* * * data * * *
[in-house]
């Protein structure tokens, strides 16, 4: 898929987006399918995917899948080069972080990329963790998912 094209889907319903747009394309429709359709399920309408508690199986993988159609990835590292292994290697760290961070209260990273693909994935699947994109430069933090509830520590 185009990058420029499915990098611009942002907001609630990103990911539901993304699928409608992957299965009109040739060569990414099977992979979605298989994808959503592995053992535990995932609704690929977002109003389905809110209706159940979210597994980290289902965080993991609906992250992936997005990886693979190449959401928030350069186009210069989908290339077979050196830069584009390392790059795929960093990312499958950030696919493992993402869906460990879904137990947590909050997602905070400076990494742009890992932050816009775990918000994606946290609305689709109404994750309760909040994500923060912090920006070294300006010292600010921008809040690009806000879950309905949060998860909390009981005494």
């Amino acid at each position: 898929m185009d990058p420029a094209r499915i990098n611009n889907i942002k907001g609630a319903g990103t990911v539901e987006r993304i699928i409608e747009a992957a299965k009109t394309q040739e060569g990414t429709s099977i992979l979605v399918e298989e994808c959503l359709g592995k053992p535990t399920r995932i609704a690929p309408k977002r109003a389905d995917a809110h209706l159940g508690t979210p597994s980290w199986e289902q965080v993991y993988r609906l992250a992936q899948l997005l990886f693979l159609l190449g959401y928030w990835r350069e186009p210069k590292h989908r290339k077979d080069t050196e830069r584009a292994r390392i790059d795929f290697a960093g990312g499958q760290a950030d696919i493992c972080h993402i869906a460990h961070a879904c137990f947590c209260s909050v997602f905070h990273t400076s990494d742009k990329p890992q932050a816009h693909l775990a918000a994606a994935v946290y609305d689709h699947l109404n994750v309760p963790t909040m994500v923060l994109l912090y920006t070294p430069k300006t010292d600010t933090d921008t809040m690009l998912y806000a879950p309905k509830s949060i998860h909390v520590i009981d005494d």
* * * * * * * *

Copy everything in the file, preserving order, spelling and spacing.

[in-house]
């Protein structure tokens, strides 16, 4: 898929987006399918995917899948080069972080990329963790998912 094209889907319903747009394309429709359709399920309408508690199986993988159609990835590292292994290697760290961070209260990273693909994935699947994109430069933090509830520590 185009990058420029499915990098611009942002907001609630990103990911539901993304699928409608992957299965009109040739060569990414099977992979979605298989994808959503592995053992535990995932609704690929977002109003389905809110209706159940979210597994980290289902965080993991609906992250992936997005990886693979190449959401928030350069186009210069989908290339077979050196830069584009390392790059795929960093990312499958950030696919493992993402869906460990879904137990947590909050997602905070400076990494742009890992932050816009775990918000994606946290609305689709109404994750309760909040994500923060912090920006070294300006010292600010921008809040690009806000879950309905949060998860909390009981005494």
């Amino acid at each position: 898929m185009d990058p420029a094209r499915i990098n611009n889907i942002k907001g609630a319903g990103t990911v539901e987006r993304i699928i409608e747009a992957a299965k009109t394309q040739e060569g990414t429709s099977i992979l979605v399918e298989e994808c959503l359709g592995k053992p535990t399920r995932i609704a690929p309408k977002r109003a389905d995917a809110h209706l159940g508690t979210p597994s980290w199986e289902q965080v993991y993988r609906l992250a992936q899948l997005l990886f693979l159609l190449g959401y928030w990835r350069e186009p210069k590292h989908r290339k077979d080069t050196e830069r584009a292994r390392i790059d795929f290697a960093g990312g499958q760290a950030d696919i493992c972080h993402i869906a460990h961070a879904c137990f947590c209260s909050v997602f905070h990273t400076s990494d742009k990329p890992q932050a816009h693909l775990a918000a994606a994935v946290y609305d689709h699947l109404n994750v309760p963790t909040m994500v923060l994109l912090y920006t070294p430069k300006t010292d600010t933090d921008t809040m690009l998912y806000a879950p309905k509830s949060i998860h909390v520590i009981d005494d």